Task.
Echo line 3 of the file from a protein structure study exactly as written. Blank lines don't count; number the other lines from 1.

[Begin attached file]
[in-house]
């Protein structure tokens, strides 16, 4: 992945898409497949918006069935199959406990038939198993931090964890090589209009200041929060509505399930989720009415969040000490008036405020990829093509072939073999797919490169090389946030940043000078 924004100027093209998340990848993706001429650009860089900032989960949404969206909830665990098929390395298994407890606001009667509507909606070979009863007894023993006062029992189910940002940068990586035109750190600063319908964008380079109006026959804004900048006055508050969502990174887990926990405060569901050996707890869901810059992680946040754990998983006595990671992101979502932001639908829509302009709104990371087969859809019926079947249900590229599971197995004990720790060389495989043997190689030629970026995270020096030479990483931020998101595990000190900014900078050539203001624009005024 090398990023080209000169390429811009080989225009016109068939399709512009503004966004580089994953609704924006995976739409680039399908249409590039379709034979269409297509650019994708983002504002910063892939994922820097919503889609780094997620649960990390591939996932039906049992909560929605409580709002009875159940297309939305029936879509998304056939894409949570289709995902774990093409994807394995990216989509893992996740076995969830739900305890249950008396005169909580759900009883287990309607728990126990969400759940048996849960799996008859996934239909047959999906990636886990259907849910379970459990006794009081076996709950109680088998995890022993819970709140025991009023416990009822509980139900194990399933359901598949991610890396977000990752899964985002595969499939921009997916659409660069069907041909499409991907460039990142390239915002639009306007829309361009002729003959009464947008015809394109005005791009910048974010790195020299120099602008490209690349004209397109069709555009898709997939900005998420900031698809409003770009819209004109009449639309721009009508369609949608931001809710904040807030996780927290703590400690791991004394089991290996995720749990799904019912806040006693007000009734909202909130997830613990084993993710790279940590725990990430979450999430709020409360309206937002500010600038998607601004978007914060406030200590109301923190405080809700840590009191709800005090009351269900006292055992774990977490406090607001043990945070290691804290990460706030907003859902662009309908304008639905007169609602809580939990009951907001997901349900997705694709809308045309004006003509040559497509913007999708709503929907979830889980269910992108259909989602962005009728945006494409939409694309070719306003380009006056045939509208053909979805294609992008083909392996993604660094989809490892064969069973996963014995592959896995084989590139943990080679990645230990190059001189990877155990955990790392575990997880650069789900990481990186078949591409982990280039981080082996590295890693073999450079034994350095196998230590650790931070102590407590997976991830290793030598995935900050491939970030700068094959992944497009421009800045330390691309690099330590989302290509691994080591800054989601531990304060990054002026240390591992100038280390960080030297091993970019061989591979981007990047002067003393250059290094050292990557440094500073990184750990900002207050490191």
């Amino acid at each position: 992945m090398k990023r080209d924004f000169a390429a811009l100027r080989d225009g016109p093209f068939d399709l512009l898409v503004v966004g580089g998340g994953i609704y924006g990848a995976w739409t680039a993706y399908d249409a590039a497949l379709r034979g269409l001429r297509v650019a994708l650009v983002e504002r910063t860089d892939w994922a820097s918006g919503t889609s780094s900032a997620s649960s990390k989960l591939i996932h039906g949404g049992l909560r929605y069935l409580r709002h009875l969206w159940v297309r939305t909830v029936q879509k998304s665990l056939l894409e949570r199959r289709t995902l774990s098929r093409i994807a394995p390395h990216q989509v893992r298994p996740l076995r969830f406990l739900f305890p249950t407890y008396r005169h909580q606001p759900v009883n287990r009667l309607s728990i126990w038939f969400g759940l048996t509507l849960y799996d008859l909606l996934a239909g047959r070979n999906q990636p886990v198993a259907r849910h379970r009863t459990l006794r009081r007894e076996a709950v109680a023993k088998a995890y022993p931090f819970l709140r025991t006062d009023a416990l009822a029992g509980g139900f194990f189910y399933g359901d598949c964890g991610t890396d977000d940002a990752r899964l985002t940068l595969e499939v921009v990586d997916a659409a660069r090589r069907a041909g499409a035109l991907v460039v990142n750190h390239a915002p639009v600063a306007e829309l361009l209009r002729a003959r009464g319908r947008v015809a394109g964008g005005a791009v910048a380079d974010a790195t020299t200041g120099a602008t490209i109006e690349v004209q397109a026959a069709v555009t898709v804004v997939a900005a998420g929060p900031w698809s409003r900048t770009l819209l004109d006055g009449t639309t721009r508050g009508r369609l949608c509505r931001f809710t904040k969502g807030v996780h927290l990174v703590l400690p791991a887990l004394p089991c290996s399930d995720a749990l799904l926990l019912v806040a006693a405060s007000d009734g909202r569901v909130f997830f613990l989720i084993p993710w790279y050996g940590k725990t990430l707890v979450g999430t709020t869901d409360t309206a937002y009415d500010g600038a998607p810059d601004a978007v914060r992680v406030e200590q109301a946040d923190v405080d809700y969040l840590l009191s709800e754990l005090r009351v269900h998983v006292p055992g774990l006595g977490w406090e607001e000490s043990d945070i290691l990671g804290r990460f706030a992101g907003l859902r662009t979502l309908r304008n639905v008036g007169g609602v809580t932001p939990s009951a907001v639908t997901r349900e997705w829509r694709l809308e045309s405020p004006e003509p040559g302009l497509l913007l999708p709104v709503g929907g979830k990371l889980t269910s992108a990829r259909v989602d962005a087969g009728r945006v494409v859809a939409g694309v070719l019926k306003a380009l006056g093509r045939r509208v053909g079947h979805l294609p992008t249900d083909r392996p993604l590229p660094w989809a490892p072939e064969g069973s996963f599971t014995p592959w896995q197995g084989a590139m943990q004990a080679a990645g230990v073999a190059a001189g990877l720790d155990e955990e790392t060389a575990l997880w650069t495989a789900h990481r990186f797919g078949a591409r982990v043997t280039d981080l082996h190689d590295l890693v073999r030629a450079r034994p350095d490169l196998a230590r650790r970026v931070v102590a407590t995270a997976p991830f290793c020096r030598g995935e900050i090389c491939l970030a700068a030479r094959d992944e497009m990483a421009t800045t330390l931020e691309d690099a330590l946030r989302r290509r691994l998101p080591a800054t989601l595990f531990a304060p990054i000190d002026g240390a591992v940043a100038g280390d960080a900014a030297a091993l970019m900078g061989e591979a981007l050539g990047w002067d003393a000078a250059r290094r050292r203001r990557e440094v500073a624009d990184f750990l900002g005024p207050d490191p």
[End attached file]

């Amino acid at each position: 992945m090398k990023r080209d924004f000169a390429a811009l100027r080989d225009g016109p093209f068939d399709l512009l898409v503004v966004g580089g998340g994953i609704y924006g990848a995976w739409t680039a993706y399908d249409a590039a497949l379709r034979g269409l001429r297509v650019a994708l650009v983002e504002r910063t860089d892939w994922a820097s918006g919503t889609s780094s900032a997620s649960s990390k989960l591939i996932h039906g949404g049992l909560r929605y069935l409580r709002h009875l969206w159940v297309r939305t909830v029936q879509k998304s665990l056939l894409e949570r199959r289709t995902l774990s098929r093409i994807a394995p390395h990216q989509v893992r298994p996740l076995r969830f406990l739900f305890p249950t407890y008396r005169h909580q606001p759900v009883n287990r009667l309607s728990i126990w038939f969400g759940l048996t509507l849960y799996d008859l909606l996934a239909g047959r070979n999906q990636p886990v198993a259907r849910h379970r009863t459990l006794r009081r007894e076996a709950v109680a023993k088998a995890y022993p931090f819970l709140r025991t006062d009023a416990l009822a029992g509980g139900f194990f189910y399933g359901d598949c964890g991610t890396d977000d940002a990752r899964l985002t940068l595969e499939v921009v990586d997916a659409a660069r090589r069907a041909g499409a035109l991907v460039v990142n750190h390239a915002p639009v600063a306007e829309l361009l209009r002729a003959r009464g319908r947008v015809a394109g964008g005005a791009v910048a380079d974010a790195t020299t200041g120099a602008t490209i109006e690349v004209q397109a026959a069709v555009t898709v804004v997939a900005a998420g929060p900031w698809s409003r900048t770009l819209l004109d006055g009449t639309t721009r508050g009508r369609l949608c509505r931001f809710t904040k969502g807030v996780h927290l990174v703590l400690p791991a887990l004394p089991c290996s399930d995720a749990l799904l926990l019912v806040a006693a405060s007000d009734g909202r569901v909130f997830f613990l989720i084993p993710w790279y050996g940590k725990t990430l707890v979450g999430t709020t869901d409360t309206a937002y009415d500010g600038a998607p810059d601004a978007v914060r992680v406030e200590q109301a946040d923190v405080d809700y969040l840590l009191s709800e754990l005090r009351v269900h998983v006292p055992g774990l006595g977490w406090e607001e000490s043990d945070i290691l990671g804290r990460f706030a992101g907003l859902r662009t979502l309908r304008n639905v008036g007169g609602v809580t932001p939990s009951a907001v639908t997901r349900e997705w829509r694709l809308e045309s405020p004006e003509p040559g302009l497509l913007l999708p709104v709503g929907g979830k990371l889980t269910s992108a990829r259909v989602d962005a087969g009728r945006v494409v859809a939409g694309v070719l019926k306003a380009l006056g093509r045939r509208v053909g079947h979805l294609p992008t249900d083909r392996p993604l590229p660094w989809a490892p072939e064969g069973s996963f599971t014995p592959w896995q197995g084989a590139m943990q004990a080679a990645g230990v073999a190059a001189g990877l720790d155990e955990e790392t060389a575990l997880w650069t495989a789900h990481r990186f797919g078949a591409r982990v043997t280039d981080l082996h190689d590295l890693v073999r030629a450079r034994p350095d490169l196998a230590r650790r970026v931070v102590a407590t995270a997976p991830f290793c020096r030598g995935e900050i090389c491939l970030a700068a030479r094959d992944e497009m990483a421009t800045t330390l931020e691309d690099a330590l946030r989302r290509r691994l998101p080591a800054t989601l595990f531990a304060p990054i000190d002026g240390a591992v940043a100038g280390d960080a900014a030297a091993l970019m900078g061989e591979a981007l050539g990047w002067d003393a000078a250059r290094r050292r203001r990557e440094v500073a624009d990184f750990l900002g005024p207050d490191p």